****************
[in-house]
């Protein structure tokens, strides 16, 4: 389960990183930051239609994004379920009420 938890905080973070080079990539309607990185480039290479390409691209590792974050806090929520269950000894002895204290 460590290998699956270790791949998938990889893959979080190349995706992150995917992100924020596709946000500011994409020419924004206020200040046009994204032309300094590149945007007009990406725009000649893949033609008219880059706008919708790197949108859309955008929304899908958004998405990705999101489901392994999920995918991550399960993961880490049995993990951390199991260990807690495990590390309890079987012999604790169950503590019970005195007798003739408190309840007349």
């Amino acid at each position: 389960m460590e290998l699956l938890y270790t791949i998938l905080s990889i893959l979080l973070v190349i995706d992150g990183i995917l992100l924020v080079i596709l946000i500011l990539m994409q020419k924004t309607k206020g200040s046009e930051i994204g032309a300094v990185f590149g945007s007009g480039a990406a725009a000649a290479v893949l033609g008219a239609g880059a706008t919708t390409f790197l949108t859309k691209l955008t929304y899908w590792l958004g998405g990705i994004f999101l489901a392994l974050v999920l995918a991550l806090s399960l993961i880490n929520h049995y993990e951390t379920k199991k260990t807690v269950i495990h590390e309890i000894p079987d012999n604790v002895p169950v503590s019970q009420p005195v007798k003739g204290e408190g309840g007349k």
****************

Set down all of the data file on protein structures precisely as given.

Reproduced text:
[in-house]
């Protein structure tokens, strides 16, 4: 389960990183930051239609994004379920009420 938890905080973070080079990539309607990185480039290479390409691209590792974050806090929520269950000894002895204290 460590290998699956270790791949998938990889893959979080190349995706992150995917992100924020596709946000500011994409020419924004206020200040046009994204032309300094590149945007007009990406725009000649893949033609008219880059706008919708790197949108859309955008929304899908958004998405990705999101489901392994999920995918991550399960993961880490049995993990951390199991260990807690495990590390309890079987012999604790169950503590019970005195007798003739408190309840007349």
């Amino acid at each position: 389960m460590e290998l699956l938890y270790t791949i998938l905080s990889i893959l979080l973070v190349i995706d992150g990183i995917l992100l924020v080079i596709l946000i500011l990539m994409q020419k924004t309607k206020g200040s046009e930051i994204g032309a300094v990185f590149g945007s007009g480039a990406a725009a000649a290479v893949l033609g008219a239609g880059a706008t919708t390409f790197l949108t859309k691209l955008t929304y899908w590792l958004g998405g990705i994004f999101l489901a392994l974050v999920l995918a991550l806090s399960l993961i880490n929520h049995y993990e951390t379920k199991k260990t807690v269950i495990h590390e309890i000894p079987d012999n604790v002895p169950v503590s019970q009420p005195v007798k003739g204290e408190g309840g007349k």